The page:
|Semester and Year||SP 2014|
|Time||3:30 PM - 6:10 PM|
|Foundation Requirement||SOC, GLOBAL|
Long viewed as a region of landless peasants and landed elites, Latin America is now a continent of cities and mega-cities on whose streets vibrant social movements confront the challenges of metropolitan life. From Buenos Aires to Porto Alegre to Mexico City, new “streetroots” movements forge political identities, goals, and strategies out of a very particular experience of urbanization stretching back hundreds of years. This course examines the trajectory of these streetroots movements, asking: what social, political, and economic forces have shaped their strategies and demands over time? In turn, how have Latin American urban movements shaped developments in the region and beyond? What kinds of cleavages—geographic, generational, tactical—potentially hinder the broad appeal and usefulness of these movements? Among others, readings will include the work of João José Reis (Brazil), Peter Winn (Chile), and Deborah Levenson (Guatemala) to examine the interplay of race, class, and gender in the development of urban social movements, and first-hand accounts of urban activism by Abraham Guillén (Uruguay) and Hebe de Bonafini (Argentina). We will frame our analysis around seminal theories of urban social movements by E.P. Thompson, Manuel Castells, and Alejandro Portes, as well as contemporary contributions by Javier Auyero, Leonardo Avritzer, and Marina Sitrin.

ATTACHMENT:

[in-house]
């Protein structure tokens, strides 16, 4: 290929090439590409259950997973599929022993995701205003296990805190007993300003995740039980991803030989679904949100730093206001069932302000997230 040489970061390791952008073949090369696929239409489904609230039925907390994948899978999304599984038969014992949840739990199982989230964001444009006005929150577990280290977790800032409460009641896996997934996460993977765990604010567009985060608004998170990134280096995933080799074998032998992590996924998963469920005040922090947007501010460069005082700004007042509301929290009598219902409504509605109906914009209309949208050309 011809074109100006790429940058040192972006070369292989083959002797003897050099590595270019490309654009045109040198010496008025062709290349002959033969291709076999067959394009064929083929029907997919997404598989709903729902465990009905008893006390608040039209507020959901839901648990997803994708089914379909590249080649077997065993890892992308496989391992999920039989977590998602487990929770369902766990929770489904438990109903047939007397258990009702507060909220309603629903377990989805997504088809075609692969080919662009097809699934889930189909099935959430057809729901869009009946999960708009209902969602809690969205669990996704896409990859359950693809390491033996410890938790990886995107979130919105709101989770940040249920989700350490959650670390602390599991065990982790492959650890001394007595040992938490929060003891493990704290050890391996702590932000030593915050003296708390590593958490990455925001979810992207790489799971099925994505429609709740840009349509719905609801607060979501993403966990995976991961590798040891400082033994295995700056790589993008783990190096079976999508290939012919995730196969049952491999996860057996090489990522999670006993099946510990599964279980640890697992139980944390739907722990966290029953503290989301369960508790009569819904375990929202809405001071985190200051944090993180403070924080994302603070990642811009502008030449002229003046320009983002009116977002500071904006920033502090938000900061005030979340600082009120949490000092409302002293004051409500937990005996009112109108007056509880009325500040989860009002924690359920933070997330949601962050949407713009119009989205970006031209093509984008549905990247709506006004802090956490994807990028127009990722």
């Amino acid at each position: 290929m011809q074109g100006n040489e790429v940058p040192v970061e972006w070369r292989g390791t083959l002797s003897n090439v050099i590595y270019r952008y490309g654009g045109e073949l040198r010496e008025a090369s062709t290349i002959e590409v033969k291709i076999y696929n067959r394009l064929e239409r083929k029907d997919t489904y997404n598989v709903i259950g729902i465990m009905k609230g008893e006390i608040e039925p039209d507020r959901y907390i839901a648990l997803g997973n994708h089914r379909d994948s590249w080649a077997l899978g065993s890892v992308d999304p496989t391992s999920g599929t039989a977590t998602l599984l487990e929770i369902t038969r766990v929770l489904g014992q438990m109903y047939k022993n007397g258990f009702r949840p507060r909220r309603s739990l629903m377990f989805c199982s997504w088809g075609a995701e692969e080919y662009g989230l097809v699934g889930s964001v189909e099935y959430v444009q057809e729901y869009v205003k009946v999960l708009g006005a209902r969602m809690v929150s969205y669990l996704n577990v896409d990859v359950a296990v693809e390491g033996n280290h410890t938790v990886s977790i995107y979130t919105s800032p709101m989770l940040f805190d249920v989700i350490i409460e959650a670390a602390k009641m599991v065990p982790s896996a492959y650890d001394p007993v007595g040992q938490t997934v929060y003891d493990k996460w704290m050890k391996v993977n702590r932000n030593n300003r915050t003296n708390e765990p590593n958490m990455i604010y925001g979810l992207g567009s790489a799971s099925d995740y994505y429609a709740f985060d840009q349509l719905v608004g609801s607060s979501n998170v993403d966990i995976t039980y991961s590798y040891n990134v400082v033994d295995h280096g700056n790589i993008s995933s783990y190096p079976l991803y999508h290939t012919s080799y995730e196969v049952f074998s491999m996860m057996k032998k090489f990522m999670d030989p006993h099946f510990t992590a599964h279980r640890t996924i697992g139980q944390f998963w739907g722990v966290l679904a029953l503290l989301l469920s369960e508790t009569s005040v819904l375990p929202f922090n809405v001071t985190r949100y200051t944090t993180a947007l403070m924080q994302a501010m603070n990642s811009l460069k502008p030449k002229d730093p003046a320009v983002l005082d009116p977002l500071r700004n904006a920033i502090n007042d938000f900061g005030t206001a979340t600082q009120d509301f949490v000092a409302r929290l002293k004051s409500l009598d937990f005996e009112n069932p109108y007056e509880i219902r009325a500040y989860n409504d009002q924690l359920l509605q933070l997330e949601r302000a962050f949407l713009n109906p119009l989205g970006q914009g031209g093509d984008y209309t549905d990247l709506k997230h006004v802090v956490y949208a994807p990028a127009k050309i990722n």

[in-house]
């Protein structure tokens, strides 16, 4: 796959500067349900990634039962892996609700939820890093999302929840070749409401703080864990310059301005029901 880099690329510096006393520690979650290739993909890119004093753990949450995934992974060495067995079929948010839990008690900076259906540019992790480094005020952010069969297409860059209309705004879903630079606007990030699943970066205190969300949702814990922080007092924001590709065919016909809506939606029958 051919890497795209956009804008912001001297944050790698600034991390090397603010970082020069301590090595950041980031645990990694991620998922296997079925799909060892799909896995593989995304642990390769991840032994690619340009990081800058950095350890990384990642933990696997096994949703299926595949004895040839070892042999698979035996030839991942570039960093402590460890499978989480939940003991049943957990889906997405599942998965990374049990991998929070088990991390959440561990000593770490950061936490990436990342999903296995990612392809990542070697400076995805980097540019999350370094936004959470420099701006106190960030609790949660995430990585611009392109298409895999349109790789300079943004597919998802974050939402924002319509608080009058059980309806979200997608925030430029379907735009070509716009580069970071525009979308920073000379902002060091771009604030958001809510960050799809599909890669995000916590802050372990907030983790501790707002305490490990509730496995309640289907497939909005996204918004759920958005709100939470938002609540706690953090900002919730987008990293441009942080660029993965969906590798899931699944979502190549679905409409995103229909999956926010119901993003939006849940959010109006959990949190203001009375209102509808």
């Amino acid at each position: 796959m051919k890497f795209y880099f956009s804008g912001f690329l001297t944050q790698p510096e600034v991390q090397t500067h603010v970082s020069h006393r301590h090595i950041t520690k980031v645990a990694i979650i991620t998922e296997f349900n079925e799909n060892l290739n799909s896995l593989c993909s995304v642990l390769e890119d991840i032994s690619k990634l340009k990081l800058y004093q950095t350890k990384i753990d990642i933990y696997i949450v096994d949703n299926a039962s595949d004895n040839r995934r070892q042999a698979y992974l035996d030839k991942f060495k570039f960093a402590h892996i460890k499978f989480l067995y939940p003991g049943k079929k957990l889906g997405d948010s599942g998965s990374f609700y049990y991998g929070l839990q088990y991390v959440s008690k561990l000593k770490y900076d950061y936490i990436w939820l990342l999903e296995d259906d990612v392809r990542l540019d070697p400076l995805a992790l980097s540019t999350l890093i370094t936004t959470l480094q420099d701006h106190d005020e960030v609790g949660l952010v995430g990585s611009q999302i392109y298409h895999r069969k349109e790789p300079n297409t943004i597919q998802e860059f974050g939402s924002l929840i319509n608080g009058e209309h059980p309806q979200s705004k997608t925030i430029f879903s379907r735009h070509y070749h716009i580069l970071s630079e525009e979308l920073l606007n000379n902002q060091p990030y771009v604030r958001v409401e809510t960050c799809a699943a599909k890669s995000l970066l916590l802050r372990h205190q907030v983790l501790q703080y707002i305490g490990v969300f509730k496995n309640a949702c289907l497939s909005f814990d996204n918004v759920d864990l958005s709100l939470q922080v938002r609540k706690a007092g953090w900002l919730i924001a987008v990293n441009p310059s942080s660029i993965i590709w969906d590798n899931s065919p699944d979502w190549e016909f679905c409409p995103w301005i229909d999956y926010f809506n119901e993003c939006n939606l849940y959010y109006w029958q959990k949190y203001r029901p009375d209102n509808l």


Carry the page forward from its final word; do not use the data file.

Interdisciplinary Seminars (IDSEM-UG)